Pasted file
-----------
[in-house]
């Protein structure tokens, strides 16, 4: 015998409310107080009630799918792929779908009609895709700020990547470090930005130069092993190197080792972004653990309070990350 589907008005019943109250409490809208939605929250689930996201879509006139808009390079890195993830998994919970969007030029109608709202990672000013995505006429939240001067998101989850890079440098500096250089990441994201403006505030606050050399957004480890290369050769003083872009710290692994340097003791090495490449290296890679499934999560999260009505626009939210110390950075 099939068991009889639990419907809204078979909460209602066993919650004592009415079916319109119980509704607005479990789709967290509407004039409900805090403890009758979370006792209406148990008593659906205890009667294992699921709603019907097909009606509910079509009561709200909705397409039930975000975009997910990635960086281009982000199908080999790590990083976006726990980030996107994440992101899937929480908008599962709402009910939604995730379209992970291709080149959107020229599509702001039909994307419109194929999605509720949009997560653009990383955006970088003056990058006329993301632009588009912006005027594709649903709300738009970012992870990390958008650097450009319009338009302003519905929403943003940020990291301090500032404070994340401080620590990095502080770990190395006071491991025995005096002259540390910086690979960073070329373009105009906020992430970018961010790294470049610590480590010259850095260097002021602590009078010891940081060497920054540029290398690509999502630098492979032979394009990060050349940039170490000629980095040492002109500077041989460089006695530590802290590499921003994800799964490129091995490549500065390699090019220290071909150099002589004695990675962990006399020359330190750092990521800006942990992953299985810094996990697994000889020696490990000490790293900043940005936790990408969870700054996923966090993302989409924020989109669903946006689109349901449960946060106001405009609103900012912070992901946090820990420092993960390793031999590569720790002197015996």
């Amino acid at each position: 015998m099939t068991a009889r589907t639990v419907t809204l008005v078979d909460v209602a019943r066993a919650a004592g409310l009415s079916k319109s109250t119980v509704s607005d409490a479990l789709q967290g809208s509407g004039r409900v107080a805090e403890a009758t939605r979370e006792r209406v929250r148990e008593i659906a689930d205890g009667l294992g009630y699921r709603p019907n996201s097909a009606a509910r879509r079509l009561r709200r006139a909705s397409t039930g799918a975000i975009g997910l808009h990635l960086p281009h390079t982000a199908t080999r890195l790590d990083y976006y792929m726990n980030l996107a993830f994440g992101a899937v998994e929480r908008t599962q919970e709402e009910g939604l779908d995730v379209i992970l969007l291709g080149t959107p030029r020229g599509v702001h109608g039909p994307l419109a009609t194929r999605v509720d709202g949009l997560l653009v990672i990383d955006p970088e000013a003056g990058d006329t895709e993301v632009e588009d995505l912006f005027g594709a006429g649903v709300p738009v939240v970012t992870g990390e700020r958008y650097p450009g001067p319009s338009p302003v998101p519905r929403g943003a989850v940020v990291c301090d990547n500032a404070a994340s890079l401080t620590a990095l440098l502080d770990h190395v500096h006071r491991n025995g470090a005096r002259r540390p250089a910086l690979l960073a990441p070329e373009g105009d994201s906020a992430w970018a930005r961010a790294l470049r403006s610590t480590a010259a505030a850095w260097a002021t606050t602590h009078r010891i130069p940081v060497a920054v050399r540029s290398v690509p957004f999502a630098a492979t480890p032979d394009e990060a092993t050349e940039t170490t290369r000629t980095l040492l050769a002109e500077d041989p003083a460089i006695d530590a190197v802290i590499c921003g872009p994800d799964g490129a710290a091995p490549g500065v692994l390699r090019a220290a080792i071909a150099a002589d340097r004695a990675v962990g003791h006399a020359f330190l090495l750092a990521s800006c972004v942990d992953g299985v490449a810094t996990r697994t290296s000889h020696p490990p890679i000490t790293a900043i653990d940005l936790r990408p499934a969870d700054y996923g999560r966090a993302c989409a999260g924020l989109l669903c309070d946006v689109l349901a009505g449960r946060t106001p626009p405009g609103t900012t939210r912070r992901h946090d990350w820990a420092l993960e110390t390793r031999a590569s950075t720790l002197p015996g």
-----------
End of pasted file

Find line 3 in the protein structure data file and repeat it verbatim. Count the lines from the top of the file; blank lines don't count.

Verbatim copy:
């Amino acid at each position: 015998m099939t068991a009889r589907t639990v419907t809204l008005v078979d909460v209602a019943r066993a919650a004592g409310l009415s079916k319109s109250t119980v509704s607005d409490a479990l789709q967290g809208s509407g004039r409900v107080a805090e403890a009758t939605r979370e006792r209406v929250r148990e008593i659906a689930d205890g009667l294992g009630y699921r709603p019907n996201s097909a009606a509910r879509r079509l009561r709200r006139a909705s397409t039930g799918a975000i975009g997910l808009h990635l960086p281009h390079t982000a199908t080999r890195l790590d990083y976006y792929m726990n980030l996107a993830f994440g992101a899937v998994e929480r908008t599962q919970e709402e009910g939604l779908d995730v379209i992970l969007l291709g080149t959107p030029r020229g599509v702001h109608g039909p994307l419109a009609t194929r999605v509720d709202g949009l997560l653009v990672i990383d955006p970088e000013a003056g990058d006329t895709e993301v632009e588009d995505l912006f005027g594709a006429g649903v709300p738009v939240v970012t992870g990390e700020r958008y650097p450009g001067p319009s338009p302003v998101p519905r929403g943003a989850v940020v990291c301090d990547n500032a404070a994340s890079l401080t620590a990095l440098l502080d770990h190395v500096h006071r491991n025995g470090a005096r002259r540390p250089a910086l690979l960073a990441p070329e373009g105009d994201s906020a992430w970018a930005r961010a790294l470049r403006s610590t480590a010259a505030a850095w260097a002021t606050t602590h009078r010891i130069p940081v060497a920054v050399r540029s290398v690509p957004f999502a630098a492979t480890p032979d394009e990060a092993t050349e940039t170490t290369r000629t980095l040492l050769a002109e500077d041989p003083a460089i006695d530590a190197v802290i590499c921003g872009p994800d799964g490129a710290a091995p490549g500065v692994l390699r090019a220290a080792i071909a150099a002589d340097r004695a990675v962990g003791h006399a020359f330190l090495l750092a990521s800006c972004v942990d992953g299985v490449a810094t996990r697994t290296s000889h020696p490990p890679i000490t790293a900043i653990d940005l936790r990408p499934a969870d700054y996923g999560r966090a993302c989409a999260g924020l989109l669903c309070d946006v689109l349901a009505g449960r946060t106001p626009p405009g609103t900012t939210r912070r992901h946090d990350w820990a420092l993960e110390t390793r031999a590569s950075t720790l002197p015996g």